Channels of Distribution in Marketing and Types of Distributors

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What is a channel of distribution?

A channel of distribution in marketing also known as a chain of distribution or marketing channel is a business chain or intermediaries through which the manufacturer or producer passes his products to the final consumer. Usually, the manufacturer cannot effectively get his goods to the buyer or the final consumer without the help of middlemen. Channels of distribution can include agents, wholesalers, retailers, and also the internet.

Channels of distribution are part of the process of the manufacturer reaching his goods to the final consumer, which is the downstream process. It helps to answer the question that relates to how to get these products to the final consumer. This channel is also referred to as placement, and it is part of the marketing strategies of a company. It is certain that marketing strategies include product, promotion, price, and place.

The distribution channel is the path through which every good and service must travel in order to reach the final consumer/intended consumer. The reversed relationship states the route of payment from the final consumer to the manufacturer.

Channels of distribution can be long or short depending on the number of intermediaries involved in delivering a product or service, or the number of intermediaries required to deliver a product or service. This means that it is possible for goods and services to find their way to the final consumer through multiple channels (a combination of short and long channels). When the number of ways a consumer is able to find products increases, the manufacturer’s sales tend to increase correspondingly. This on the other hand can also lead to some complexities in some instances thereby making distribution management difficult. The longer a channel of distribution becomes, the less the producer’s profit tends to be. This is because each intermediary/middleman will charge a manufacturer for its service.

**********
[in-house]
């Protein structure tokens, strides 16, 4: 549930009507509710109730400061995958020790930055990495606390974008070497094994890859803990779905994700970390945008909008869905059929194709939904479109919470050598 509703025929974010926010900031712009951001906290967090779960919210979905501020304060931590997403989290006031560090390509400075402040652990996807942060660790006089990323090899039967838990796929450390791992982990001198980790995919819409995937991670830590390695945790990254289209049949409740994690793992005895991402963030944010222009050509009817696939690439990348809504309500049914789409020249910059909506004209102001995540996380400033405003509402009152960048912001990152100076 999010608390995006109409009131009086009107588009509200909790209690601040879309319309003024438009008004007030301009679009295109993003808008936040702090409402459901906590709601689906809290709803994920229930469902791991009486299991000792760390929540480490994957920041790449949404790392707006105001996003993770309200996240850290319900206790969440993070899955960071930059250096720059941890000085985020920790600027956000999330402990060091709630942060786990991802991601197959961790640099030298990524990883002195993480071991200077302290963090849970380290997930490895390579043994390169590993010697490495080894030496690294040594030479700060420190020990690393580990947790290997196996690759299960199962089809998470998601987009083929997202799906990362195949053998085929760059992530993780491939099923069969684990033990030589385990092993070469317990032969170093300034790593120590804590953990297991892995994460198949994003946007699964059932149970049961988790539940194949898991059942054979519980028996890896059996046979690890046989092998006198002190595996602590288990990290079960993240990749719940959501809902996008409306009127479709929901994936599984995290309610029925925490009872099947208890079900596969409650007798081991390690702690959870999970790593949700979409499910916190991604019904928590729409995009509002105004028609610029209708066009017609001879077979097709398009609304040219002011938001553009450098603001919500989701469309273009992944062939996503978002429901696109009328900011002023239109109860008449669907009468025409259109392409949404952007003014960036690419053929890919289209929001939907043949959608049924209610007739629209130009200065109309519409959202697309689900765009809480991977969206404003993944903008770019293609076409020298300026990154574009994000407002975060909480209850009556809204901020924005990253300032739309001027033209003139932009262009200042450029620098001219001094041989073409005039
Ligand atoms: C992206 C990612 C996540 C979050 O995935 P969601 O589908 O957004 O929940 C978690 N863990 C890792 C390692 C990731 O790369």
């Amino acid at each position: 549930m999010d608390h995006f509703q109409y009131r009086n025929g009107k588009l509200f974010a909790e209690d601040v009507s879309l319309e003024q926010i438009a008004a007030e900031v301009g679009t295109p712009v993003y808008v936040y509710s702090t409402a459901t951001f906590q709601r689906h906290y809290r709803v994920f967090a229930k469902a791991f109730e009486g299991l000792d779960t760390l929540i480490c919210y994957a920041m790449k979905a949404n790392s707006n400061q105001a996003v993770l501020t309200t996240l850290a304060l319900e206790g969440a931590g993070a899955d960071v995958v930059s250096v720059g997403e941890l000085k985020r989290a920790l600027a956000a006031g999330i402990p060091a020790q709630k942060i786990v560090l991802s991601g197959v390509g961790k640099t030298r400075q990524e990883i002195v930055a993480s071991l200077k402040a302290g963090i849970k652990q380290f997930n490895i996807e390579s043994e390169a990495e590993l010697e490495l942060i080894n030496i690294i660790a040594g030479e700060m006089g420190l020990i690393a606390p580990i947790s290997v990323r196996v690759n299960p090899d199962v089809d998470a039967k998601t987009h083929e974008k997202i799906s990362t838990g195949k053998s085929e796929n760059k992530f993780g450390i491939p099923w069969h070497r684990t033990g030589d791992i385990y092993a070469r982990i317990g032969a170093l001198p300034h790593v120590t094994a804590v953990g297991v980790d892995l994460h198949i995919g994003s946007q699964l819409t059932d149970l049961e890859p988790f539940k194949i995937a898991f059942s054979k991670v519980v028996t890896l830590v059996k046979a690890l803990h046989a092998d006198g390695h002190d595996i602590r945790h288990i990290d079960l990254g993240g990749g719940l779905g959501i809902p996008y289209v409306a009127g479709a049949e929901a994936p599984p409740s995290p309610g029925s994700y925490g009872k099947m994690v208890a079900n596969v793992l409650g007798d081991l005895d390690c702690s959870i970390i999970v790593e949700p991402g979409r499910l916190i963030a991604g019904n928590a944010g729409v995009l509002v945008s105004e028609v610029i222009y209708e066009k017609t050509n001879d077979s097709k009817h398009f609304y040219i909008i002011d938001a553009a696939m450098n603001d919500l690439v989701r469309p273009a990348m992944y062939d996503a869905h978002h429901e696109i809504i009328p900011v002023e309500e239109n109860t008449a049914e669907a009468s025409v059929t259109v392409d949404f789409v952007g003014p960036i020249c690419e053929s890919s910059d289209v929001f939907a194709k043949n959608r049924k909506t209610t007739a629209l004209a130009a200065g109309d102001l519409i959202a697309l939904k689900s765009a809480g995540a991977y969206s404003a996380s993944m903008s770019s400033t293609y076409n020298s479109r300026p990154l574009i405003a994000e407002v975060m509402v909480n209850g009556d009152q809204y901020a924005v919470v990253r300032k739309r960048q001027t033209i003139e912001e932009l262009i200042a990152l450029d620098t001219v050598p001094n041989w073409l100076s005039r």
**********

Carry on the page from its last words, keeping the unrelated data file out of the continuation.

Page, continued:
Types of channels of distribution

A manufacturer can decide to sell his products to the final consumers either directly or indirectly. In the case of direct distribution, the manufacturer has an option of using a short channel that consists of few intermediaries, or he can involve a large number of intermediaries. The different types of distribution channels have different numbers and types of middlemen. There are basically two types of channels of distribution namely the direct and indirect channels. However, there is a third type called the hybrid channel.

Direct channel (zero level channel)

A direct channel of distribution is the shortest and simplest channel through which a manufacturer passes his products to the final consumer. It does not involve any middleman and because of this, it creates a good and direct relationship between the manufacturer and the consumer. A direct channel takes the shortest route to the final consumer. This happens when the producer directly sells certain goods such as industrial machines directly to the consumers. Also, through the direct channel, the producer sells expensive goods such as computers and luxury vehicles directly to consumers. Some of these producers set up their own mail order departments to enable them to sell their products directly to the consumers.